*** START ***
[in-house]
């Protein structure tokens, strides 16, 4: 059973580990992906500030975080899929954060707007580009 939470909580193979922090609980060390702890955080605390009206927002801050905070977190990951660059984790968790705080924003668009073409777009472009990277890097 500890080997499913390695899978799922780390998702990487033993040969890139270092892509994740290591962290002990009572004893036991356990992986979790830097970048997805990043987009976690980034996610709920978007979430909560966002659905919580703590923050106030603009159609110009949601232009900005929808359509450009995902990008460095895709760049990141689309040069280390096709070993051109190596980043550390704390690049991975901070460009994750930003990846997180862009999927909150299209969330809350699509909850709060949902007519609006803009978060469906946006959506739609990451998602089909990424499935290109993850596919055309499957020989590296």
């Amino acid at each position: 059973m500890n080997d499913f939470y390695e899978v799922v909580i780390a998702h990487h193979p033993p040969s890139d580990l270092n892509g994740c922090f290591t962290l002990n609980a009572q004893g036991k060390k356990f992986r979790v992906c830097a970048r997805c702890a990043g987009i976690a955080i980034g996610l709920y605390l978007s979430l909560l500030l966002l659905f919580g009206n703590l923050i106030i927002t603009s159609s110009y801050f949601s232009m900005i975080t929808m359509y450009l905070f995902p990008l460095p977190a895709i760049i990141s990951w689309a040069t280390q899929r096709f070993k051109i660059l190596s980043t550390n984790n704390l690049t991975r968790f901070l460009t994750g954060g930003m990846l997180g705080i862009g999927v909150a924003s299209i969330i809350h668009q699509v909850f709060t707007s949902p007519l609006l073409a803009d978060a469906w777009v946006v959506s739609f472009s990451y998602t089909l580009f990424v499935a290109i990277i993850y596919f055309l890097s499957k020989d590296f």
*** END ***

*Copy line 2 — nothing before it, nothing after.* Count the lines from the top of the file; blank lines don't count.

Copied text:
């Protein structure tokens, strides 16, 4: 059973580990992906500030975080899929954060707007580009 939470909580193979922090609980060390702890955080605390009206927002801050905070977190990951660059984790968790705080924003668009073409777009472009990277890097 500890080997499913390695899978799922780390998702990487033993040969890139270092892509994740290591962290002990009572004893036991356990992986979790830097970048997805990043987009976690980034996610709920978007979430909560966002659905919580703590923050106030603009159609110009949601232009900005929808359509450009995902990008460095895709760049990141689309040069280390096709070993051109190596980043550390704390690049991975901070460009994750930003990846997180862009999927909150299209969330809350699509909850709060949902007519609006803009978060469906946006959506739609990451998602089909990424499935290109993850596919055309499957020989590296």